There are two aspects of the mental health issues in this bill that especially need more attention.

First is the hypocrisy of saying that it is wrong, dangerous, and too burdensome to give teachers and other school staff the voluntary option to be trained to carry weapons if the sheriff and the school board agree, but not saying the same of turning already overburdened teachers into psychologists to recognize mental health challenges and intervene. It is illogical and dangerous to the majority of other students to have teachers, who are unqualified in this realm, try to do — after only a few hours of training — what psychiatric professionals, who are trained for years, freely admit that they cannot do: predict who will become violent. Here is Dr. Julian Ford, professor of psychiatry at the University of Connecticut, who had extensively analyzed the life of Newtown shooter Adam Lanza, speaking to the Los Angeles Times about the similarities between Parkland shooter, Nikolas Cruz, and Lanza:

But unfortunately, it’s impossible for any of us to predict who is going to go from being troubled and isolated to actually harming others…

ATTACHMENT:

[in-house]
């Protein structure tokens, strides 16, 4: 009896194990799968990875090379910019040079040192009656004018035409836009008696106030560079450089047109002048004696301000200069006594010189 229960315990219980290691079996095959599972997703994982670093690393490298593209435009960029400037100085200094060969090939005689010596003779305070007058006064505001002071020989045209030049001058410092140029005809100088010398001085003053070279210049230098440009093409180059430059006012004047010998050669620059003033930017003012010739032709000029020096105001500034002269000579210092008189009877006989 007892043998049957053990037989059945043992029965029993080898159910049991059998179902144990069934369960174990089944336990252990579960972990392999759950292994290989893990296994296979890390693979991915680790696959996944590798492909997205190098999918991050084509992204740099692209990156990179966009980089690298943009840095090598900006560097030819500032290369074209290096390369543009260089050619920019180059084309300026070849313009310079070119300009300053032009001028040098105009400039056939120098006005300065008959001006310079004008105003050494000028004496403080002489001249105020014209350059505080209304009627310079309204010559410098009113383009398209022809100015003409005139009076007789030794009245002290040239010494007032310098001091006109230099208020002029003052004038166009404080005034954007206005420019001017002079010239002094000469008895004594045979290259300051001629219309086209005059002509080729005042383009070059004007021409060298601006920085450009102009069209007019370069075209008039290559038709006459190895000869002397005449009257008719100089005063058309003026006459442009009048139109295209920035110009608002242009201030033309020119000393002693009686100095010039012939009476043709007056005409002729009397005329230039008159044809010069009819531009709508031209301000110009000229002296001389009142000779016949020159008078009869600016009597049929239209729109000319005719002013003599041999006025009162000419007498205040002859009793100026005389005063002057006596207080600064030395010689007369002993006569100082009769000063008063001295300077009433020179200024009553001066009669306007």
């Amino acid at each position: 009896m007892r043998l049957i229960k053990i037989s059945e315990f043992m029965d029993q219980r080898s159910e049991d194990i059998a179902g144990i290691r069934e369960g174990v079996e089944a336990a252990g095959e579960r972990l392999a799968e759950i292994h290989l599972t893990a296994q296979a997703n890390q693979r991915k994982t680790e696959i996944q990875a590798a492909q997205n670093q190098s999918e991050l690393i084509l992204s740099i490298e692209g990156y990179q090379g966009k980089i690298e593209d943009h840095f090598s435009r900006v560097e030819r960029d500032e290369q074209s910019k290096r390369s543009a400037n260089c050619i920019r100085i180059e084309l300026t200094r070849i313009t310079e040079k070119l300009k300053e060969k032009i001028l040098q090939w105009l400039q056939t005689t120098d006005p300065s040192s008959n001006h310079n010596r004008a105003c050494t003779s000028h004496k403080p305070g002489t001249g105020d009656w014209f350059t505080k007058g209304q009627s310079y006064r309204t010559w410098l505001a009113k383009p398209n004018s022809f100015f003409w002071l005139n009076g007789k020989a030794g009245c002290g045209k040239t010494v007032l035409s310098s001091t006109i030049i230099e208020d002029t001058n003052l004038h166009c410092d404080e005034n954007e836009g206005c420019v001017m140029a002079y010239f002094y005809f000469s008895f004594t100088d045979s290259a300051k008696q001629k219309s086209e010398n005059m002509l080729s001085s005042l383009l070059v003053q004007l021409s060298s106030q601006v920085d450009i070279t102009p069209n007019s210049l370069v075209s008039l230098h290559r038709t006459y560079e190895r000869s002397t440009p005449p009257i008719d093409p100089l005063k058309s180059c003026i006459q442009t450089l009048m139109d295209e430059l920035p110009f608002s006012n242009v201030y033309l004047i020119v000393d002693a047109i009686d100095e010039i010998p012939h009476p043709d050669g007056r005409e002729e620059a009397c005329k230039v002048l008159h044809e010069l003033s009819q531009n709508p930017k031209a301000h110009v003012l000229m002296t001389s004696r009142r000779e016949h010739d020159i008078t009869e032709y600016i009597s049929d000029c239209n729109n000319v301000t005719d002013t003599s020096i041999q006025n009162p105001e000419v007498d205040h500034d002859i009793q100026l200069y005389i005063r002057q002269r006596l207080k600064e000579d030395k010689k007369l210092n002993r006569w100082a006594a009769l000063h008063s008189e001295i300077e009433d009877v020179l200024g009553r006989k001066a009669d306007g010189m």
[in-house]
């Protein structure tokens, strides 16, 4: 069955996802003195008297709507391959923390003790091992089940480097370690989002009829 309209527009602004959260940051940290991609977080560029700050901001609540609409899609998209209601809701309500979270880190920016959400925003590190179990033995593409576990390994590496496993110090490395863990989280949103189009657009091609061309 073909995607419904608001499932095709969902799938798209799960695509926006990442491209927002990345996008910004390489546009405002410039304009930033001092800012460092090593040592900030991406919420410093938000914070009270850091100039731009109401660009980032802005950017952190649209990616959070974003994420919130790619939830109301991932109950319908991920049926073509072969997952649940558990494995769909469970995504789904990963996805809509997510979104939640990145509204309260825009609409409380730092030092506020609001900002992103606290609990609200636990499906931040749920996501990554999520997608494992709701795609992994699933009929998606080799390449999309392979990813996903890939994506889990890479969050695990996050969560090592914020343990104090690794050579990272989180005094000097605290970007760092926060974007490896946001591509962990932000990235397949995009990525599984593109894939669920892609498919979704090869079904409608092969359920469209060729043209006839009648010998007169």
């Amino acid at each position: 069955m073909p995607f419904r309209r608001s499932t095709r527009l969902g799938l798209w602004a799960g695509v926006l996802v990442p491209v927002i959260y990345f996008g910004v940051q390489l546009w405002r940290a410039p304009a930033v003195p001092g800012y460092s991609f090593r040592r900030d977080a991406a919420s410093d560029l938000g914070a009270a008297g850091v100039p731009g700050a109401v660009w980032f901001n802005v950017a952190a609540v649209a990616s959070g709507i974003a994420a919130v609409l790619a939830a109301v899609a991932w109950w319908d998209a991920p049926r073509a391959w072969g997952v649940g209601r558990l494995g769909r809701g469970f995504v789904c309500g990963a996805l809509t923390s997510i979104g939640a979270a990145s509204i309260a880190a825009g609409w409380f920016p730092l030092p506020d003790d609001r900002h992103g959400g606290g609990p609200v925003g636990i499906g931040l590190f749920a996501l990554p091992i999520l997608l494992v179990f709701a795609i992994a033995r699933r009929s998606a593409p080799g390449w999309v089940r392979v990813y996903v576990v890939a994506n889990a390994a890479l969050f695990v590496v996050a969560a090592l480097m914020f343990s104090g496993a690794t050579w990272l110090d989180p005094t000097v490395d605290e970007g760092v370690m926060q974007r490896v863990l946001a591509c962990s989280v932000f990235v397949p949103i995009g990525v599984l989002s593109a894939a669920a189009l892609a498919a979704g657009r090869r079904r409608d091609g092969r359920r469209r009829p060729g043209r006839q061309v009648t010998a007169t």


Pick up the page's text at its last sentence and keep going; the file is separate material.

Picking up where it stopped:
…It really means we can’t rely on prediction and identifying the bad guys. Because we’ll misidentify some who aren’t bad guys, and we’ll fail to identify others who may become bad guys.

Professor Ford also discussed the other huge issue in the Parkland case — intervention when there was already a diagnosis and clear signs of someone being a danger to themselves or others:

Fortunately, in most cases, people who have come to that extreme juncture [that violence in is the only solution] don’t have the access to weapons, or there are people or institutions that intervene to help them.

After Cruz lost his mother, the institutions in his life clearly failed him. Mental screening would not have stopped him, because he was already identified as mentally ill and under treatment for both ADHD and depression. The school, the sheriff, the FBI, and the Department of Children and Families were all notified and yet failed to deal with his actions — which were both felonious and qualified him for involuntary examination under Florida’s Baker Act.